Archive for March 6th, 2008


March 6, 2008


I notice another Bansky has materialised in London.

Whilst I find his images a tad pithy and partially wry, the status of his work has been blown out of all possible proportion.

I’m now going to explain why with my words.

Firstly, the graphics themselves, again, they’re okay, they sort of remind me of a mixture of 50’s comic books and Goya’s etchings -well, at least in terms of the treatment of the figures and their subsequent lighting- which doesn’t exactly do much for Banksy’s ‘contemporary’ vibe. Painting on walls has been around since the Neanderthals shat on their fingers.

The compositions themselves are quite strong, the lack of background adds a certain starkness to his renderings but I can’t help feeling that this is born of a compromise. He’s desperate to protect his anonymity and subsequently the works need to be executed hastily. It feels to me his pieces have an ‘it’ll do’ aspect as opposed to a ‘I want to achieve this’ atmosphere.

And lets not beat about the bush here, the main reason he’s a success is precisely because of his status as some sort of anonymous guerrilla artist working on the fringes of the law. He’s such a renegade that Banksy.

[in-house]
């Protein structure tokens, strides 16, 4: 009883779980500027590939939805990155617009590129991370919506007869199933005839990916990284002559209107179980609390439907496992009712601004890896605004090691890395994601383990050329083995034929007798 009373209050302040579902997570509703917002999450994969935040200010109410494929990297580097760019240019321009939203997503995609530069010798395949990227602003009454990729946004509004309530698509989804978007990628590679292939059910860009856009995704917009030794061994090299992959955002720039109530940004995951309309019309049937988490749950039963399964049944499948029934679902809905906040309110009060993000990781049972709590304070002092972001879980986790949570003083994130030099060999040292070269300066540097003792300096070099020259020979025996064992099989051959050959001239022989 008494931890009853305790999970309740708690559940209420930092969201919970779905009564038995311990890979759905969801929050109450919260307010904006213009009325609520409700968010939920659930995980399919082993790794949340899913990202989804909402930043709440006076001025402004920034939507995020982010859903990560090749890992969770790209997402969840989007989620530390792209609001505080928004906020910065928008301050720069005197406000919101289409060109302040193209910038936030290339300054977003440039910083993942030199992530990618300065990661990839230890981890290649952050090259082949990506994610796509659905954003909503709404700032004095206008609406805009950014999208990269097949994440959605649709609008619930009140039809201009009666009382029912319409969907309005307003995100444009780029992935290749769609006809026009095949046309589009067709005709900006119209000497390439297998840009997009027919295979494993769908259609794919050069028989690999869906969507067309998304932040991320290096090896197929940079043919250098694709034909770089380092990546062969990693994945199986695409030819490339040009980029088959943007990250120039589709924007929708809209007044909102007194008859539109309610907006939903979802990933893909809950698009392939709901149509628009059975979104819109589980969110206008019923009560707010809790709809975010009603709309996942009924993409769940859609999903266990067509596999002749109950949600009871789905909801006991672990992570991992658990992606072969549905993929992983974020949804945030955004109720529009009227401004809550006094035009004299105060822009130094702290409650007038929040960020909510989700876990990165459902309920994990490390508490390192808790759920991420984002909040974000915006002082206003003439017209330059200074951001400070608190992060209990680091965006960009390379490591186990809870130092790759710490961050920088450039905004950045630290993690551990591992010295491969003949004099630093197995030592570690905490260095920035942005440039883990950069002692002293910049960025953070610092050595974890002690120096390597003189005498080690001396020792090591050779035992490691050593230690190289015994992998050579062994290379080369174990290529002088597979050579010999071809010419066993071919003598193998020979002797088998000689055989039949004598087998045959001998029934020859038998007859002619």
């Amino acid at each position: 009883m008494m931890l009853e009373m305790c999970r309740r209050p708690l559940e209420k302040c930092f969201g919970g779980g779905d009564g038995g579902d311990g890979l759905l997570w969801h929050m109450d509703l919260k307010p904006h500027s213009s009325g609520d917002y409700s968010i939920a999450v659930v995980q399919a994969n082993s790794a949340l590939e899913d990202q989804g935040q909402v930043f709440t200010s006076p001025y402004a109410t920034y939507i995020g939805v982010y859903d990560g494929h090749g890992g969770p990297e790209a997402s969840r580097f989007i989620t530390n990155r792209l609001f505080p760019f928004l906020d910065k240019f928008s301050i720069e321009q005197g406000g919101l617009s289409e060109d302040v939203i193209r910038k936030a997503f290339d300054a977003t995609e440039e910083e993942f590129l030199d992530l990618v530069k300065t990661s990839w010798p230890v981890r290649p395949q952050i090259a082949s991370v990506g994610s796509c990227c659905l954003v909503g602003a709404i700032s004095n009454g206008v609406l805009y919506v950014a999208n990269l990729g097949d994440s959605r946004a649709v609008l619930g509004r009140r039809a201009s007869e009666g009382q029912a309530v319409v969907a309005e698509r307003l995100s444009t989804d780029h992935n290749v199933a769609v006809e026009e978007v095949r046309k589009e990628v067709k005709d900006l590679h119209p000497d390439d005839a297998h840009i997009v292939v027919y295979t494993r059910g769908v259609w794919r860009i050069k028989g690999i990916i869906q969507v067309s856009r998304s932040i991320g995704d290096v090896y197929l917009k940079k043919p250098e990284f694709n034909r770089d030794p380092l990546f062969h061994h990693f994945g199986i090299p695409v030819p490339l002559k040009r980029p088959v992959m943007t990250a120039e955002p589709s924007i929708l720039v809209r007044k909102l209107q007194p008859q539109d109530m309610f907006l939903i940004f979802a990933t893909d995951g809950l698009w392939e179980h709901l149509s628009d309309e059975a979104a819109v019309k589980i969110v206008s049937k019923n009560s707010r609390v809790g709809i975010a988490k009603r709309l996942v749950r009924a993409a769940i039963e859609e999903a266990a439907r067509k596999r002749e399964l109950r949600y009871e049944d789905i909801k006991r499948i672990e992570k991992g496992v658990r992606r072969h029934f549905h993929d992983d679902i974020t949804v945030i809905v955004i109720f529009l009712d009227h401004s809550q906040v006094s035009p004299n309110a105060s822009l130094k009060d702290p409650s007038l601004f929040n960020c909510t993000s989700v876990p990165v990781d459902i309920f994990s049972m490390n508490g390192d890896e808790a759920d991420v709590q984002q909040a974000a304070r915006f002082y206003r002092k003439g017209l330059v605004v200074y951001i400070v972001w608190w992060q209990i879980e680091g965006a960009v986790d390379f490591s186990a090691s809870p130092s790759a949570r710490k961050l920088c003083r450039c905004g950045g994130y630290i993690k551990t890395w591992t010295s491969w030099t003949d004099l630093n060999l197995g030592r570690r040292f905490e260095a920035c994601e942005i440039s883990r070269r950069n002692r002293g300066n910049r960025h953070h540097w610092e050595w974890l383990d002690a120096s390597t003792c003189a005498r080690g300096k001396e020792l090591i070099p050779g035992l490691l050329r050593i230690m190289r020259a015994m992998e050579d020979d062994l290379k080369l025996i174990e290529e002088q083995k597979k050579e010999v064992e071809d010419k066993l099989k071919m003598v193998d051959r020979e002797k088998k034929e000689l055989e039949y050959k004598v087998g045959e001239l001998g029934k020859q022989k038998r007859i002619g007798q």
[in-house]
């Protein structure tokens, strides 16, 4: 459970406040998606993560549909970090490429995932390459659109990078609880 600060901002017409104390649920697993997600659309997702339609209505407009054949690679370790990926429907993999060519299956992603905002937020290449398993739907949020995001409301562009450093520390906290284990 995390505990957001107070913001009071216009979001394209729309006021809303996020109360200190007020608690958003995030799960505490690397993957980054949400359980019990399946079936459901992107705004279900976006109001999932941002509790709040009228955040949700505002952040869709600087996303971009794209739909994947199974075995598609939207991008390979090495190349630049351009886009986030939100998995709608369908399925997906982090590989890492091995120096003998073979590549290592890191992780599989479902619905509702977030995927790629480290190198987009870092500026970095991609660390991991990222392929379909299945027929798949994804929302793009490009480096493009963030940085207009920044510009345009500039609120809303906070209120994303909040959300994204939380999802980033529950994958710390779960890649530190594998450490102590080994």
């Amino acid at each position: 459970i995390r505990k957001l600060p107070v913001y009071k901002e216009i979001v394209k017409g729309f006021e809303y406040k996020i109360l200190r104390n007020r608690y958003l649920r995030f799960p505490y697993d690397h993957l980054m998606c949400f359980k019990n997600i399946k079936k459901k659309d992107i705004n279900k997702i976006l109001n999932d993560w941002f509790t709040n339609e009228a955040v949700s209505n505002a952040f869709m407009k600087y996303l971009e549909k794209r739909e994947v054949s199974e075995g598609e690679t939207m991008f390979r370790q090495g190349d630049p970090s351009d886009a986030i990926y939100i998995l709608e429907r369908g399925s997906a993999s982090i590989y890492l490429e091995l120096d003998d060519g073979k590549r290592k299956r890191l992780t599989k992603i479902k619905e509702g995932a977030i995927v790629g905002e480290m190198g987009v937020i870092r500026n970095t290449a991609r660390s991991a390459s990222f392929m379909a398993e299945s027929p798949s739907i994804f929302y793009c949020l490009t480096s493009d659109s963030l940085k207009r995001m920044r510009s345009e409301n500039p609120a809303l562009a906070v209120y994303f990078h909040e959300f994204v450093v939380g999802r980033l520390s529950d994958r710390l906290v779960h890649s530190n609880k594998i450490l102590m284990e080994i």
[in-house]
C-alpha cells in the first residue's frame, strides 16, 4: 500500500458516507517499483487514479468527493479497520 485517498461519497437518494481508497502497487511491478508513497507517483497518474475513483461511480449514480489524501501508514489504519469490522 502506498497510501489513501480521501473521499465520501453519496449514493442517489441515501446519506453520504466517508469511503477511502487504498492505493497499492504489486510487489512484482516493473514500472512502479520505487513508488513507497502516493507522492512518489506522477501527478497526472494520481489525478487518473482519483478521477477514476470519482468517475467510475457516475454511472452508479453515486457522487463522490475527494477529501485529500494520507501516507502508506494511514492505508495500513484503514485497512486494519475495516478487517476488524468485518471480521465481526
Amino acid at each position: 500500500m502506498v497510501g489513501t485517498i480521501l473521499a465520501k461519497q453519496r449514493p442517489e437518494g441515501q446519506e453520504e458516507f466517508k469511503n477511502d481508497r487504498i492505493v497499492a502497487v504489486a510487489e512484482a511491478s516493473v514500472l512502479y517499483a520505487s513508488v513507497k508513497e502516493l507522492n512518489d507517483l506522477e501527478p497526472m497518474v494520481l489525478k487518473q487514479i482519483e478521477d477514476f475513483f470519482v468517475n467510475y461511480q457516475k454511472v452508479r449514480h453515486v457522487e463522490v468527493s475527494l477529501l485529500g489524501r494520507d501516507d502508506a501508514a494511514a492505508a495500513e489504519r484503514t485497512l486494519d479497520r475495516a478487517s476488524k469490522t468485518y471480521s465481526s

The other reason he’s become successful, of course, is his subject matter. In my opinion this is his main strength but his message usually dithers too much to instil any sense of satire. Take his latest work as an example; he’s ironically done a great piece of PR for fucking Tesco…

So, why has this person’s work gone from being worthless graffiti to highly collectable art? It’s not good enough to say that he’s captured the zeitgeist of the modern age by offering to the public a bit of controversy via the juicy stamp of his exceptional talent. It’s because he’s the perfect media darling.

We can’t see this fellow, we know nothing about him, for all we know he’s stumbling out the Funky Buddha every night hanging out the back of Amy Winehouse coked to the Parietal Lobe before scrawling ‘cunt’ in his own vomit. All we know about Banksy are these timely acts of self PR. The person with all their flaws and idiosyncrasies to all intents and purposes doesn’t actually exist.

From the Daily Telegraph to the Daily Mail, this enigma has gone from common or garden vandal to being nonchalantly feted and quietly adored AND he can enjoy his celebrity status unhindered. In my opinion that’s his greatest achievement. In this respect, he’s unique. To have the press at your beck and call, yet you barely exist.

There are other brownie points too, his works (these days) can do wonders for a local economy, especially in deprived areas and, I suppose, a part of me sees him bringing art to the masses, turning the street into a gallery so on and so forth…

In fact, Banksy doesn’t really seem to have any critics at all. Everyone seems quite pleased when one appears. This is problematic – it emasculates his work, the satire that existed in the first place is gentrified. It becomes harmless and that’s not what art is about.

And this, dear reader, is why Banksy doesn’t really work.